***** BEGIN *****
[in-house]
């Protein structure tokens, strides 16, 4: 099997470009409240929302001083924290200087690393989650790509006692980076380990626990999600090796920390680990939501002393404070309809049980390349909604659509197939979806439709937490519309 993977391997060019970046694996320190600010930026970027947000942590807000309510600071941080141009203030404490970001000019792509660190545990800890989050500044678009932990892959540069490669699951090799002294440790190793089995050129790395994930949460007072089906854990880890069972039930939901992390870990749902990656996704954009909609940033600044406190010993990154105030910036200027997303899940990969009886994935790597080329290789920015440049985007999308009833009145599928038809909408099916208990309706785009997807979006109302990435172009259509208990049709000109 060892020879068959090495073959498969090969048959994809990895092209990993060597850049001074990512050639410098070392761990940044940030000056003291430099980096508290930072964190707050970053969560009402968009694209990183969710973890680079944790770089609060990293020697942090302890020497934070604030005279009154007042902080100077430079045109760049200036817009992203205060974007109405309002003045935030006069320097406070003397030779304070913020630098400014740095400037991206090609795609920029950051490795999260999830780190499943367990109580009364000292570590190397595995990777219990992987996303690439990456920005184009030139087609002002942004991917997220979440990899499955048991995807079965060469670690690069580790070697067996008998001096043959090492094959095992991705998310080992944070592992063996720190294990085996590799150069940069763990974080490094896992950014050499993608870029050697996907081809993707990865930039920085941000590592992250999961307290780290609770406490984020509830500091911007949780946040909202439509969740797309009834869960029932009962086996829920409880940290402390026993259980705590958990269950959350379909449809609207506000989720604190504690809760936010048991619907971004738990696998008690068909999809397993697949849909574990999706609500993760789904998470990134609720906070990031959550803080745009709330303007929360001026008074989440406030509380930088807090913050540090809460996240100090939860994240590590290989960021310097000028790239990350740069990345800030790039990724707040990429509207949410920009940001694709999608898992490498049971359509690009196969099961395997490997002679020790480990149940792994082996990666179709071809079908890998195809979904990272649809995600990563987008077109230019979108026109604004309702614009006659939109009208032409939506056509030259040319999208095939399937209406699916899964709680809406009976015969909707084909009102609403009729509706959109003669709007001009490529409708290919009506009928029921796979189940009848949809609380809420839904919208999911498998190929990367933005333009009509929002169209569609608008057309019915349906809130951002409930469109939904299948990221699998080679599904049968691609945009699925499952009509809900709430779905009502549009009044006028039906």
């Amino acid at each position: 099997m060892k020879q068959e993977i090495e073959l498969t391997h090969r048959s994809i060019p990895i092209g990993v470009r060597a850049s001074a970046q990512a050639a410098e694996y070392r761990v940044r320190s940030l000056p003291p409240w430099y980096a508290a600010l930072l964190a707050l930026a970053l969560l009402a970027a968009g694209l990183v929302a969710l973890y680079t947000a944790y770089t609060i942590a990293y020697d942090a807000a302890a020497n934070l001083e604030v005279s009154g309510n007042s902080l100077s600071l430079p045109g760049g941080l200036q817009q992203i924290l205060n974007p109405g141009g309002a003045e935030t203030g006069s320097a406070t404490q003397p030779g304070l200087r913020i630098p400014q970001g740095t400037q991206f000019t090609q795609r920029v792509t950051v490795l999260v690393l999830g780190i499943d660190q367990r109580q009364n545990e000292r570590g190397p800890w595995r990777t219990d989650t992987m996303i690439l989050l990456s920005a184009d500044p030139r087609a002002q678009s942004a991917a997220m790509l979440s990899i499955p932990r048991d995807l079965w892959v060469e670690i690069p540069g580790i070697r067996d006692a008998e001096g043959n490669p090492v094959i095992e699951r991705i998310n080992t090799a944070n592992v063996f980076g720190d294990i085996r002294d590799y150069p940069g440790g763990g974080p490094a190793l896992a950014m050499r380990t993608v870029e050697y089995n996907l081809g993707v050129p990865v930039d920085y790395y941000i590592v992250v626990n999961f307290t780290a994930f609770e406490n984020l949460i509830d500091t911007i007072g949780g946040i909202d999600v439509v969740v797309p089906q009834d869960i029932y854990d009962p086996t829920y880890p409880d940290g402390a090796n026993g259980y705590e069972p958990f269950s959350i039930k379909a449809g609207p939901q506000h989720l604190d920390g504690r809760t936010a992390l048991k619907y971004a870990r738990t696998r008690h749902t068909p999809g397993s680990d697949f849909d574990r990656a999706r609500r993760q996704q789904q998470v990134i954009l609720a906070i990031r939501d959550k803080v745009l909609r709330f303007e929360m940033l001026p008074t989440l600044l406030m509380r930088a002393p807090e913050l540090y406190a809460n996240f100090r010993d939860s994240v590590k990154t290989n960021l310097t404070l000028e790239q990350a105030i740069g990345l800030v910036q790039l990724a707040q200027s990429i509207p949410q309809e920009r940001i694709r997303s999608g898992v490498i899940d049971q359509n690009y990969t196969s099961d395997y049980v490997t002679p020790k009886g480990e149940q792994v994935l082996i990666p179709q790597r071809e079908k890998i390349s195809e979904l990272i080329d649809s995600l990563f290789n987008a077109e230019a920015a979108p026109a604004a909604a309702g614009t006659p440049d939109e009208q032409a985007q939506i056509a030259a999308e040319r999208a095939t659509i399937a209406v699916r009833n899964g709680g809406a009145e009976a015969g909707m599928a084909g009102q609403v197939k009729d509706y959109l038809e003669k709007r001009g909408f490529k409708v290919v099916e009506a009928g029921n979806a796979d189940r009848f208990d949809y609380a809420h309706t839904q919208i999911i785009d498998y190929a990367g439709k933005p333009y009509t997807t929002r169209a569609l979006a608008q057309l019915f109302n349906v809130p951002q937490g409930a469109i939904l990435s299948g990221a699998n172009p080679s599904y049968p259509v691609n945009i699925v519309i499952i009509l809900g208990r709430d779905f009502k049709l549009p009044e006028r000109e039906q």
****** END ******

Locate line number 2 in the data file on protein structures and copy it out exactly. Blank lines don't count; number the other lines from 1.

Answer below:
């Protein structure tokens, strides 16, 4: 099997470009409240929302001083924290200087690393989650790509006692980076380990626990999600090796920390680990939501002393404070309809049980390349909604659509197939979806439709937490519309 993977391997060019970046694996320190600010930026970027947000942590807000309510600071941080141009203030404490970001000019792509660190545990800890989050500044678009932990892959540069490669699951090799002294440790190793089995050129790395994930949460007072089906854990880890069972039930939901992390870990749902990656996704954009909609940033600044406190010993990154105030910036200027997303899940990969009886994935790597080329290789920015440049985007999308009833009145599928038809909408099916208990309706785009997807979006109302990435172009259509208990049709000109 060892020879068959090495073959498969090969048959994809990895092209990993060597850049001074990512050639410098070392761990940044940030000056003291430099980096508290930072964190707050970053969560009402968009694209990183969710973890680079944790770089609060990293020697942090302890020497934070604030005279009154007042902080100077430079045109760049200036817009992203205060974007109405309002003045935030006069320097406070003397030779304070913020630098400014740095400037991206090609795609920029950051490795999260999830780190499943367990109580009364000292570590190397595995990777219990992987996303690439990456920005184009030139087609002002942004991917997220979440990899499955048991995807079965060469670690690069580790070697067996008998001096043959090492094959095992991705998310080992944070592992063996720190294990085996590799150069940069763990974080490094896992950014050499993608870029050697996907081809993707990865930039920085941000590592992250999961307290780290609770406490984020509830500091911007949780946040909202439509969740797309009834869960029932009962086996829920409880940290402390026993259980705590958990269950959350379909449809609207506000989720604190504690809760936010048991619907971004738990696998008690068909999809397993697949849909574990999706609500993760789904998470990134609720906070990031959550803080745009709330303007929360001026008074989440406030509380930088807090913050540090809460996240100090939860994240590590290989960021310097000028790239990350740069990345800030790039990724707040990429509207949410920009940001694709999608898992490498049971359509690009196969099961395997490997002679020790480990149940792994082996990666179709071809079908890998195809979904990272649809995600990563987008077109230019979108026109604004309702614009006659939109009208032409939506056509030259040319999208095939399937209406699916899964709680809406009976015969909707084909009102609403009729509706959109003669709007001009490529409708290919009506009928029921796979189940009848949809609380809420839904919208999911498998190929990367933005333009009509929002169209569609608008057309019915349906809130951002409930469109939904299948990221699998080679599904049968691609945009699925499952009509809900709430779905009502549009009044006028039906």